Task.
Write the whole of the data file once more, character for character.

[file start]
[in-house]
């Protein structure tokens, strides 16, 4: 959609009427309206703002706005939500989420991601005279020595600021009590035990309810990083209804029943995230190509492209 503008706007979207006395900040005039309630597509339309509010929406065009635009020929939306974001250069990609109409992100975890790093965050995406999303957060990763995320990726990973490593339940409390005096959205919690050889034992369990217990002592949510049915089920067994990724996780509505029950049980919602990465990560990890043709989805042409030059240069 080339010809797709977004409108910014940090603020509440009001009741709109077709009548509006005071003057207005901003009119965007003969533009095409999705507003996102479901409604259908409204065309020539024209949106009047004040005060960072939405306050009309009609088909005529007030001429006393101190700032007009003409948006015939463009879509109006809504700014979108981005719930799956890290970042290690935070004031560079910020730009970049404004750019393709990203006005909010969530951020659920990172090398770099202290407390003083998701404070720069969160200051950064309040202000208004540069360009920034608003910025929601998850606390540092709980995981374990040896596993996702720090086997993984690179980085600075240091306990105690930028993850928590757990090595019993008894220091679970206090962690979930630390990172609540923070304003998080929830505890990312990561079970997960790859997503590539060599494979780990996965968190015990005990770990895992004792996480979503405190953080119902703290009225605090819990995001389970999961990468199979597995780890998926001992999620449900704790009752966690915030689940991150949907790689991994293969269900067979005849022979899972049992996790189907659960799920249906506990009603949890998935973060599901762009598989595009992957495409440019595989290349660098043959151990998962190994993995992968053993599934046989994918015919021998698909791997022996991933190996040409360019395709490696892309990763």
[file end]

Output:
[in-house]
């Protein structure tokens, strides 16, 4: 959609009427309206703002706005939500989420991601005279020595600021009590035990309810990083209804029943995230190509492209 503008706007979207006395900040005039309630597509339309509010929406065009635009020929939306974001250069990609109409992100975890790093965050995406999303957060990763995320990726990973490593339940409390005096959205919690050889034992369990217990002592949510049915089920067994990724996780509505029950049980919602990465990560990890043709989805042409030059240069 080339010809797709977004409108910014940090603020509440009001009741709109077709009548509006005071003057207005901003009119965007003969533009095409999705507003996102479901409604259908409204065309020539024209949106009047004040005060960072939405306050009309009609088909005529007030001429006393101190700032007009003409948006015939463009879509109006809504700014979108981005719930799956890290970042290690935070004031560079910020730009970049404004750019393709990203006005909010969530951020659920990172090398770099202290407390003083998701404070720069969160200051950064309040202000208004540069360009920034608003910025929601998850606390540092709980995981374990040896596993996702720090086997993984690179980085600075240091306990105690930028993850928590757990090595019993008894220091679970206090962690979930630390990172609540923070304003998080929830505890990312990561079970997960790859997503590539060599494979780990996965968190015990005990770990895992004792996480979503405190953080119902703290009225605090819990995001389970999961990468199979597995780890998926001992999620449900704790009752966690915030689940991150949907790689991994293969269900067979005849022979899972049992996790189907659960799920249906506990009603949890998935973060599901762009598989595009992957495409440019595989290349660098043959151990998962190994993995992968053993599934046989994918015919021998698909791997022996991933190996040409360019395709490696892309990763």